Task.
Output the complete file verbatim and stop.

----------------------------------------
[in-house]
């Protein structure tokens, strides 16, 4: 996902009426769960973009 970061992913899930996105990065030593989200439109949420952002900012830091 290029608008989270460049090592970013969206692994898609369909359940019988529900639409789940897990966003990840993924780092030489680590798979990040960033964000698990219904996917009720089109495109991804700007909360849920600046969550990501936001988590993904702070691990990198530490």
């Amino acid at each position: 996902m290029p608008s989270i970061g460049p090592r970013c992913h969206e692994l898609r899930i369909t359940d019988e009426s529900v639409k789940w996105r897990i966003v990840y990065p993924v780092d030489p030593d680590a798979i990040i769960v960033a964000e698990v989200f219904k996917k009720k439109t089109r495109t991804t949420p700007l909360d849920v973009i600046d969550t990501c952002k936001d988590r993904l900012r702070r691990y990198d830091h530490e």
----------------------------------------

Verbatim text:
[in-house]
């Protein structure tokens, strides 16, 4: 996902009426769960973009 970061992913899930996105990065030593989200439109949420952002900012830091 290029608008989270460049090592970013969206692994898609369909359940019988529900639409789940897990966003990840993924780092030489680590798979990040960033964000698990219904996917009720089109495109991804700007909360849920600046969550990501936001988590993904702070691990990198530490």
């Amino acid at each position: 996902m290029p608008s989270i970061g460049p090592r970013c992913h969206e692994l898609r899930i369909t359940d019988e009426s529900v639409k789940w996105r897990i966003v990840y990065p993924v780092d030489p030593d680590a798979i990040i769960v960033a964000e698990v989200f219904k996917k009720k439109t089109r495109t991804t949420p700007l909360d849920v973009i600046d969550t990501c952002k936001d988590r993904l900012r702070r691990y990198d830091h530490e």